Lightning started two fires Tuesday in remote locations on the West Fork Ranger District in the Bitterroot Valley.
The largest is the Reynolds Lake Fire, which measured 11 acres Wednesday morning but grew substantially due to gusty winds in the afternoon.
The fire is burning on the border of the Bitterroot and Salmon-Challis National Forest near the Reynolds Lake Trail, which is about 10 miles southwest of Painted Rocks Lakes.
"It's as far south as you can go on the Bitterroot National Forest before crossing into Idaho," said Bitterroot Forest spokesperson Tod McKay.
Currently, there are 30 firefighters from the West Fork District, Bitterroot Helitack and Bitterroot Hotshots assigned to the fire, which is burning in rugged terrain in heavy fuels.
Multiple aircraft are assisting with the fire, including two heavy tankers dropping 5,000 gallon load of retardant and a heavy helicopter dumping water.
A DC-10 capable of dropping 12,000 gallons of retardant from Moses Lake, Washington, will also assist in the firefighting effort.
"That should be very visible when it makes its drop," McKay said at about 3:20 p.m. Wednesday. "As about an hour ago, ground crews disengaged. The conditions were just too dangerous. … The area is littered with snags and lots of dead heavy timber."
The crews are operating under a full suppression strategy. As of Wednesday afternoon, zero percent of the fire was considered contained.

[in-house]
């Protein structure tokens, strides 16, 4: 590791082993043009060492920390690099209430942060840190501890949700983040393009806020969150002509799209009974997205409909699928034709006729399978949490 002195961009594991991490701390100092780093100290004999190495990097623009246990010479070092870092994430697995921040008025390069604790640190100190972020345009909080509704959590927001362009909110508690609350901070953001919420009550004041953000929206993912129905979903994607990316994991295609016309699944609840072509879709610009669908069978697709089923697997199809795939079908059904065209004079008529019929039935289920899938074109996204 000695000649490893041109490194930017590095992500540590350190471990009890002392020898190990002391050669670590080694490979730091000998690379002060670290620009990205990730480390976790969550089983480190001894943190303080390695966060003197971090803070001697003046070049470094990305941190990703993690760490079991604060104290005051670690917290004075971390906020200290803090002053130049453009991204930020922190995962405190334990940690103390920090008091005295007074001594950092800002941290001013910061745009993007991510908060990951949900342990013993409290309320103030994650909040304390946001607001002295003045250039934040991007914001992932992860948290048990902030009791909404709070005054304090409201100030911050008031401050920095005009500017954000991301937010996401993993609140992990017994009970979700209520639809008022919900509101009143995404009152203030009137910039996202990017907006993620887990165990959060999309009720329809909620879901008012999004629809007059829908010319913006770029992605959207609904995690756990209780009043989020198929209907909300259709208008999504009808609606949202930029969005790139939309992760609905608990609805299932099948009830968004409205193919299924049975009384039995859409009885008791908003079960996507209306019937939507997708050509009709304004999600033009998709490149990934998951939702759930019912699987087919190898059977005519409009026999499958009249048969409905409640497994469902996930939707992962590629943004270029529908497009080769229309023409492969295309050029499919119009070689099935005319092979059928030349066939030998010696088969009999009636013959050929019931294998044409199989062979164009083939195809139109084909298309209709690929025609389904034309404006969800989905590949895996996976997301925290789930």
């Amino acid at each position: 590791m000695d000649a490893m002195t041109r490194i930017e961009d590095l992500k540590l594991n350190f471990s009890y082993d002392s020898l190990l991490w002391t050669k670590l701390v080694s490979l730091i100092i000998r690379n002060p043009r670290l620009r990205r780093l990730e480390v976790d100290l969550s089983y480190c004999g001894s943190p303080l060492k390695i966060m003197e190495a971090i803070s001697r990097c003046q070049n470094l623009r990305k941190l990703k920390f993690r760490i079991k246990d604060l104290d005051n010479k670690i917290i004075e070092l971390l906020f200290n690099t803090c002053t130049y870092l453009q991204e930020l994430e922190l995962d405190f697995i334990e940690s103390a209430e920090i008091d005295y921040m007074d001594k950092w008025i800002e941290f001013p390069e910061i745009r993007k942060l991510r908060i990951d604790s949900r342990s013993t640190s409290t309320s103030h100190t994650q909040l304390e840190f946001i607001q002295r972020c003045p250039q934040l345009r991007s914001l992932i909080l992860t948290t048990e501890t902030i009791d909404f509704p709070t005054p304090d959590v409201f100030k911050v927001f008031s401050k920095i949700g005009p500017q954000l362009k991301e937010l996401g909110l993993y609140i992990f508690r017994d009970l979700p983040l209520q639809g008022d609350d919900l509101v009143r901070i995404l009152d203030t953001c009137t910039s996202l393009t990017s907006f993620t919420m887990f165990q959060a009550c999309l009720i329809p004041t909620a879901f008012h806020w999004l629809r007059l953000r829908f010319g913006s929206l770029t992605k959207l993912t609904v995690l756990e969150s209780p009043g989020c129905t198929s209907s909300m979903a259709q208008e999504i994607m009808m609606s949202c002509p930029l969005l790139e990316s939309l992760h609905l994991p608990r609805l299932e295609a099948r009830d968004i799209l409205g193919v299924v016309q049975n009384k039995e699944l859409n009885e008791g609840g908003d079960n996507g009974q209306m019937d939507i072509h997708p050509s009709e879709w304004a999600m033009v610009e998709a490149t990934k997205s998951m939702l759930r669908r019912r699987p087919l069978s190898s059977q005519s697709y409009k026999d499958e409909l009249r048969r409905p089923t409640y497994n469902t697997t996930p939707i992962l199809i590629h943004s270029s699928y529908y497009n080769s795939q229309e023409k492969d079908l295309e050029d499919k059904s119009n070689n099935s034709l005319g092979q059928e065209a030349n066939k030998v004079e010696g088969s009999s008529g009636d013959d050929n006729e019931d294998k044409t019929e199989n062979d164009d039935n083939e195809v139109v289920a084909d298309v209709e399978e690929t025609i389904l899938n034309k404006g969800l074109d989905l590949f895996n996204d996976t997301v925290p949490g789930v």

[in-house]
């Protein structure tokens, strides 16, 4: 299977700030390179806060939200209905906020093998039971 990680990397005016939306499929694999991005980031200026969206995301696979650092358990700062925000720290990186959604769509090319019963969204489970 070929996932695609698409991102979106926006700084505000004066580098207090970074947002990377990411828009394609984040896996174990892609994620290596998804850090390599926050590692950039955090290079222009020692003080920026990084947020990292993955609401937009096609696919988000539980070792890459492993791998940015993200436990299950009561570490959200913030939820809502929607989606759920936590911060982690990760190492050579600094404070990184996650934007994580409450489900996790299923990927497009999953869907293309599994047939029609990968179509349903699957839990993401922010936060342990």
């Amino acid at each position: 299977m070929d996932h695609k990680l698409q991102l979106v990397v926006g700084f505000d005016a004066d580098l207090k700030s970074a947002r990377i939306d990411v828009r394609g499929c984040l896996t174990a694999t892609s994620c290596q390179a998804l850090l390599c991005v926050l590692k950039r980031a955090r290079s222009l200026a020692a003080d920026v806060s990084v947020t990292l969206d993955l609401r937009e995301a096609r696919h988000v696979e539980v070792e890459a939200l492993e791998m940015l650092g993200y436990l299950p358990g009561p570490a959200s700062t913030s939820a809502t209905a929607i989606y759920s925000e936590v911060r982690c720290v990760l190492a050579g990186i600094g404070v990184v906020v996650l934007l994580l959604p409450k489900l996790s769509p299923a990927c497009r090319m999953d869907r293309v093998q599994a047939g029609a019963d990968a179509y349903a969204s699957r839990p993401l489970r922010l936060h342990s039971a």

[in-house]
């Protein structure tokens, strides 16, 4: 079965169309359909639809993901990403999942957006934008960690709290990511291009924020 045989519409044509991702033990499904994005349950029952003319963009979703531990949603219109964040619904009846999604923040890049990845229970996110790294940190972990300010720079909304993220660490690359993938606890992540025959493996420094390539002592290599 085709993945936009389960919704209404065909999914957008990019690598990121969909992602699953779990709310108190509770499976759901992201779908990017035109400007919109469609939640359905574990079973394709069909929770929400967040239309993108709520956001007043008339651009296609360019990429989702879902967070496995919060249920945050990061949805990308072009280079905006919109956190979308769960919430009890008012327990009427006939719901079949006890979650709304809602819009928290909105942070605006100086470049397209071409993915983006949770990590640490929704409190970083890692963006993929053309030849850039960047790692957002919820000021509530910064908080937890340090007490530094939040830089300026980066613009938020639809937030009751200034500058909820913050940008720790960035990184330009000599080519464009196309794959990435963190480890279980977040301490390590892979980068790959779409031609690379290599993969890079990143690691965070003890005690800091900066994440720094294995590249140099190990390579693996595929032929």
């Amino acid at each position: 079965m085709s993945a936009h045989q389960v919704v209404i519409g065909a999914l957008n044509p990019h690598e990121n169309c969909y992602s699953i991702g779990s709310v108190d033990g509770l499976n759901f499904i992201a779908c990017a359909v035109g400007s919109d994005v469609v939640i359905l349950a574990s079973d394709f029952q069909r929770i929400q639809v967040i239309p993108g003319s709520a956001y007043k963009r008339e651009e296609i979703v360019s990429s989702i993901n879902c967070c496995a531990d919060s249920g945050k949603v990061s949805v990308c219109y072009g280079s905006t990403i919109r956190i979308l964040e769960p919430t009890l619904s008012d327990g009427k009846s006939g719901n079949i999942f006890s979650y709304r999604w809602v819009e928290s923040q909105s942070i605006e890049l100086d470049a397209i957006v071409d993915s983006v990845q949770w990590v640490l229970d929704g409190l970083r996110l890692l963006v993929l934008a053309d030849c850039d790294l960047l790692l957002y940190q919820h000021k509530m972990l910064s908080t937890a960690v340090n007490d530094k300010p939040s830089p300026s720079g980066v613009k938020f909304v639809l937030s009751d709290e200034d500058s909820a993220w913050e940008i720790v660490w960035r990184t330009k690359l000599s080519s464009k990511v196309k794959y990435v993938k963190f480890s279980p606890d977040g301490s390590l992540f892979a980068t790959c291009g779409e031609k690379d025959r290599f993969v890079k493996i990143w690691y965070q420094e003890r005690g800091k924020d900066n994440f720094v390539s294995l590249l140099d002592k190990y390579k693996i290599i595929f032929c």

A 20-member Hotshot Crew and 20-person initial attack crew are en route to assist with the firefighting effort.
A weak weather disturbance will move through the area Wednesday with sustained westerly winds of 20 to 25 mph and gusts up to 35 mph.
There are no structures near the fire.
A second fire of a tenth of an acre was discovered near Haystack Mountain in the Frank Church Wilderness in Idaho, one mile west of the Magruder Ranger Station. That fire was contained by two firefighters Wednesday morning.
Both were spotted by fire lookouts Tuesday following a storm that blew through Monday night.
Fire danger was raised to high on the Bitterroot National Forest Wednesday.
When fire danger is high, fires will start from most causes. Once started, the fires will spread rapidly and short-distance spotting is common. All fine fuels ignite rapidly. Uncontrolled campfires are likely to escape.
Fires may become serious and their control difficult unless they are hit hard and fast while small.
Open burning closed in Ravalli County last week due to increased fire risks.
McKay said Bitterroot Forest officials have been planning on upgrading the fire danger to high this week due to grasses drying out in the lower elevations.
"This fire is burning in high elevation subalpine fir," he said. "It's a good sign that even at the higher elevations, things are dry and very receptive to fire."
Fire officials remind visitors and recreationists to be extremely careful with anything that can cause a spark, including dragging chains on campers. People should ensure that all campfires are dead by adding water and stirring dirt into the hot coals until cold to the touch. If a campfire is still hot to the touch, it’s not safe to leave it.
Bitterroot Forest firefighters have responded to four lightning caused wildfires so far this summer.